SETI OT: New Super Nova in Sagittarius


Bob Cutter (bcutter@teal.csn.net)
Fri, 17 Sep 1999 08:20:06 -0600


>Date: Thu, 16 Sep 1999 20:39:54 -0600 (MDT)
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>From: "Paul Harden, NA5N" <na5n@rt66.com>
>To: "Low Power Amateur Radio Discussion" <qrp-l@Lehigh.EDU>
>Subject: OT: New Super Nova in Sagittarius
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>A couple of our staff astronomers at the NRAO Radio Telescope, have just
>discovered a nova in the constellation of Sagittarius (Sgr) that last
>night was emitting strong (.25Jy) radio, x-ray and gamma rays from the
>source GM Sgr at 18h 19m, -25deg. 24min (2000 epoch). It is not yet known
>if an optical brightness is or will be associated with this event. But if
>you live in a dark area and have a telescope, it might be worth keeping an
>eye on over the next few evenings in the event it goes optical. Of course
>it could become visable to the naked eye if strong enough.
>
>Look due south early evening (sundown to midnight).
>Find the half-moon.
>It is about half way between the constellations of Sagittarius (on the
>left or south-east) and Scorpius (to the right or south-west).
>
>Scorpius (or Scorpio) looks like a giant fish hook to the right of the
>moon. The bright star towards the top is Antares, and just above that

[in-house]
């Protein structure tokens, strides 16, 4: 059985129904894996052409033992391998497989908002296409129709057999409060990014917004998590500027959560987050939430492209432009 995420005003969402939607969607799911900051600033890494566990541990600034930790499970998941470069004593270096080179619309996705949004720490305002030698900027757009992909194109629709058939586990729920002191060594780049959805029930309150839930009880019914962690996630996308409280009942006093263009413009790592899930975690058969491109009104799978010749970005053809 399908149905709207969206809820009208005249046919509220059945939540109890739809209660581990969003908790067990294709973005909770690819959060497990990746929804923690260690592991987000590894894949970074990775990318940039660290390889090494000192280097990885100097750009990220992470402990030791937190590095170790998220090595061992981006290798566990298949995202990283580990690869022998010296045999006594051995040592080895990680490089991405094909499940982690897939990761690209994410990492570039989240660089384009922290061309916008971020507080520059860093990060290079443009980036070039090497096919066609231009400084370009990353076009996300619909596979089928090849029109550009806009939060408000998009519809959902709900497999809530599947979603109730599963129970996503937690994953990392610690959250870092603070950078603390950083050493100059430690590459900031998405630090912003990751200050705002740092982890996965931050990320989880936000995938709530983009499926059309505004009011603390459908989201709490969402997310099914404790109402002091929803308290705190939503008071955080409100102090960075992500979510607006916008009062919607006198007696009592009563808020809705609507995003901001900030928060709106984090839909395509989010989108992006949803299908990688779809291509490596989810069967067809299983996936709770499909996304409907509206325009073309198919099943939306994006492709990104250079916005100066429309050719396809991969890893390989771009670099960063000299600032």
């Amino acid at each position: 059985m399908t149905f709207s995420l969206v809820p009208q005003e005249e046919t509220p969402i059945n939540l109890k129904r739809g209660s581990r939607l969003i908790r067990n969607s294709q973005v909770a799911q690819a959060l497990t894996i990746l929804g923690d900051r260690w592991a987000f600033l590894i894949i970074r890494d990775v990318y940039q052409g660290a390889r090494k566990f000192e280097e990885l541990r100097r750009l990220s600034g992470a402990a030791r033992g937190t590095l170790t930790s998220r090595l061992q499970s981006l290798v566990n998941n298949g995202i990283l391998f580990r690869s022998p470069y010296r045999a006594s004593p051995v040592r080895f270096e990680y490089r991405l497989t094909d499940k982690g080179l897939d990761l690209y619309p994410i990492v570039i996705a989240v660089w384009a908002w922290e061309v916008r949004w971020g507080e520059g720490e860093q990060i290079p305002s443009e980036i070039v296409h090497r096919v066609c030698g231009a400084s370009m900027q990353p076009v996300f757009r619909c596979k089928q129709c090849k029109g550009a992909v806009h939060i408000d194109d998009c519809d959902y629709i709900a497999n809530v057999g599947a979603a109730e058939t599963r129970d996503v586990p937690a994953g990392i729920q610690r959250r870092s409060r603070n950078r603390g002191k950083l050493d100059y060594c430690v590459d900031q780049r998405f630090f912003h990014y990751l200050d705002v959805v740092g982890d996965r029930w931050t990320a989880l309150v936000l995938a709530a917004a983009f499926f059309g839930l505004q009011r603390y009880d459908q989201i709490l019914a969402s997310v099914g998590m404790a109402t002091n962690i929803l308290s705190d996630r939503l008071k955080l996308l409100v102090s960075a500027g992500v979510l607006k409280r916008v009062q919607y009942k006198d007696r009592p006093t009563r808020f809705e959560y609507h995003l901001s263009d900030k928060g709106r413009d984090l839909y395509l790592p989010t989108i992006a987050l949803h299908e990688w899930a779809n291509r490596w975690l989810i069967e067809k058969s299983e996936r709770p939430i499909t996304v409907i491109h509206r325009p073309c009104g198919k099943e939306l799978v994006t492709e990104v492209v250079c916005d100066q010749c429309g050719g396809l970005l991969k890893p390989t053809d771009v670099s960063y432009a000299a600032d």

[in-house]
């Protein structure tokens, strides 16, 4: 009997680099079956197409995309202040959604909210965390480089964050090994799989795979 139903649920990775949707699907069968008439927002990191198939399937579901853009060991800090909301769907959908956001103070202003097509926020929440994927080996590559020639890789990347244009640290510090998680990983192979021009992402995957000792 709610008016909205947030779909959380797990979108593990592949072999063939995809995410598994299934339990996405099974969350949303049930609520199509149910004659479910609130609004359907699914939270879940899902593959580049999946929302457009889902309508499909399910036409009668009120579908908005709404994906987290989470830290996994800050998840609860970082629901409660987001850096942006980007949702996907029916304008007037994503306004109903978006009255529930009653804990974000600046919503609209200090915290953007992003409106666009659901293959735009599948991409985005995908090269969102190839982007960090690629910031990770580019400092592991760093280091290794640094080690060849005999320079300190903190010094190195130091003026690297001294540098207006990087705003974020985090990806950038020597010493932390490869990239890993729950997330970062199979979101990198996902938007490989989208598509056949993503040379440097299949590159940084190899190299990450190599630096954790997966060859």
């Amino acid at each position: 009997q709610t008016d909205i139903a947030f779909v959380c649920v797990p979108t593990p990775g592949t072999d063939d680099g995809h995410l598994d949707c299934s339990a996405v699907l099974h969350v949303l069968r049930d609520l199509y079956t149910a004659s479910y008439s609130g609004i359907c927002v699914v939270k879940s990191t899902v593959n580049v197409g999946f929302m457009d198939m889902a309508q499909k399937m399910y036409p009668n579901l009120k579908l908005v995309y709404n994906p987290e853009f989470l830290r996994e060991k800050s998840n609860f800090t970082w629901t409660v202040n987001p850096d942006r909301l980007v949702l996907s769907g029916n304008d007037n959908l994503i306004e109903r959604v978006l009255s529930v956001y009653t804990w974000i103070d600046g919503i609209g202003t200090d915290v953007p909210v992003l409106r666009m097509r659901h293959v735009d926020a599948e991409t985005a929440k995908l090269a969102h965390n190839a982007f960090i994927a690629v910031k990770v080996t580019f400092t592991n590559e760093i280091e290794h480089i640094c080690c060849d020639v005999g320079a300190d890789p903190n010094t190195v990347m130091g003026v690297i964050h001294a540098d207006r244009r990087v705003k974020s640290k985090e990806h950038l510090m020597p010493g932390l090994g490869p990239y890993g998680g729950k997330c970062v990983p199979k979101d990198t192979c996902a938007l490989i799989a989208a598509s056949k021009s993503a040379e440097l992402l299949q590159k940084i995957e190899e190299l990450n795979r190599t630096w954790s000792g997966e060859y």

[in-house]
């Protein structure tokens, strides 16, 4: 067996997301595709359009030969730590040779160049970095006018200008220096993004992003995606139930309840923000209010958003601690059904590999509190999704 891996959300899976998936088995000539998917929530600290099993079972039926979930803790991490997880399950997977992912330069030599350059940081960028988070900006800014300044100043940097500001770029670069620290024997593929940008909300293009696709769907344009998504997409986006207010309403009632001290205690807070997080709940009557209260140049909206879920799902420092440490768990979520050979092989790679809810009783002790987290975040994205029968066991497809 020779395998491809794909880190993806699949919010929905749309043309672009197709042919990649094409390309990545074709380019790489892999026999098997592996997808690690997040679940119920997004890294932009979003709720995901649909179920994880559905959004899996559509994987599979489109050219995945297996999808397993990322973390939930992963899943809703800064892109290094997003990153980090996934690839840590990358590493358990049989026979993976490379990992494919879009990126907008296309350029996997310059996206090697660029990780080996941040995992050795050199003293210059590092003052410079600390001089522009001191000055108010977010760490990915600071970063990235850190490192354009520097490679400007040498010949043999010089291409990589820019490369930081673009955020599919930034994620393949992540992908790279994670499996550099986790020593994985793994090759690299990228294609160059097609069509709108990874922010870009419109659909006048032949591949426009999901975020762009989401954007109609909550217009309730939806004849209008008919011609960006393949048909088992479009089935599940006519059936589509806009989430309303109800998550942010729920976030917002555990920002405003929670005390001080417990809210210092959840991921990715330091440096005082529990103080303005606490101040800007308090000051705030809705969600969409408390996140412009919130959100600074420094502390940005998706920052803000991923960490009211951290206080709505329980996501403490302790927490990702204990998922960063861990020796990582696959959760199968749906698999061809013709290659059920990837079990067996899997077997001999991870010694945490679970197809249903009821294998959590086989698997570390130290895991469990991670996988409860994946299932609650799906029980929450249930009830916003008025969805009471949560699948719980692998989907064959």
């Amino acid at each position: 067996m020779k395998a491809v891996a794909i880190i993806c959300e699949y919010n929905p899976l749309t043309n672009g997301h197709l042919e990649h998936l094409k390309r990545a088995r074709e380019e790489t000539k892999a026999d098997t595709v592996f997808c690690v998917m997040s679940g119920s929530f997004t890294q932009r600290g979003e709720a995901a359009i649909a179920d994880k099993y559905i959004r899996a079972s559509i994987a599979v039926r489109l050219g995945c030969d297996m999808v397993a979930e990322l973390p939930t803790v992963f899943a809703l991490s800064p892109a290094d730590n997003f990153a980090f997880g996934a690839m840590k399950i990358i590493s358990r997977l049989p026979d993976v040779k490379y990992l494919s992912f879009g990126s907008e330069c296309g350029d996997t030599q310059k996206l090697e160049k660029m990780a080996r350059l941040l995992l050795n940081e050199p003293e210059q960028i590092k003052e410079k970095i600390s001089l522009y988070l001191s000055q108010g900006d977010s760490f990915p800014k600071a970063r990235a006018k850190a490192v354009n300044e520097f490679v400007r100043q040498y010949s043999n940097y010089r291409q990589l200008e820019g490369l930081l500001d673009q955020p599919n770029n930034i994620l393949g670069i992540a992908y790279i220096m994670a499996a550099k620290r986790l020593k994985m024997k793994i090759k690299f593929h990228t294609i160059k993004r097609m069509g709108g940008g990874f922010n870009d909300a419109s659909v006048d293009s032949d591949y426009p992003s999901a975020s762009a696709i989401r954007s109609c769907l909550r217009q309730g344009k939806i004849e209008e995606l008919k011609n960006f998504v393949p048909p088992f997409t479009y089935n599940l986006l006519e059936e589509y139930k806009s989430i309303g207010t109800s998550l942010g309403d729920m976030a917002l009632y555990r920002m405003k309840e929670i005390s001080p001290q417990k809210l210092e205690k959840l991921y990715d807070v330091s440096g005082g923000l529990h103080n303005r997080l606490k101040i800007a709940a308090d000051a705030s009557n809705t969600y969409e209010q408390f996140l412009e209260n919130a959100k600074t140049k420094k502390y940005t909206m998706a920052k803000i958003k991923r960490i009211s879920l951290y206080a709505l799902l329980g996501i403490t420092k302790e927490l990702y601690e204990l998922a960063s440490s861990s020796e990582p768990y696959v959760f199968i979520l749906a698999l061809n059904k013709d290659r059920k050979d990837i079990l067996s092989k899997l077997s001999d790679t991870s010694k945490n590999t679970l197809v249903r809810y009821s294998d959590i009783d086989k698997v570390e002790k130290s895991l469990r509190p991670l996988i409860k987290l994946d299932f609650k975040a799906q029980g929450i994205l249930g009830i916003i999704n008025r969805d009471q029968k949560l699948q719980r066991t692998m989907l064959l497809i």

>right now is MARS.
>
>Sagittarius is to the left of the moon, and the bright stars looks like a
>tea kettle with the handle to the left and the spout to the right. The
>milky way appears to come out of the spout as if steam. At the top of the
>"kettle" is a star that forms the lid. This GM Sgr nova is located about
>half way from the lid star to the spout star. There are no bright stars
>in this region, just millions of weak ones from the milky way. For you
>amateur astronomers, GM Sgr is a bit south of M8.
>
>There may be a press release on this issued tomorrow by the observatory,
>which I will forward to qrp-l for those interested. There has not been a
>good visable nova in our skies for many, many years (a lifetime for most
>of us). It is not known if this will become a visable nova yet. But a
>good excuse to gaze at the stars or dust off your scope if you have one.
>
>GL, Paul NA5N
>
>
>
>



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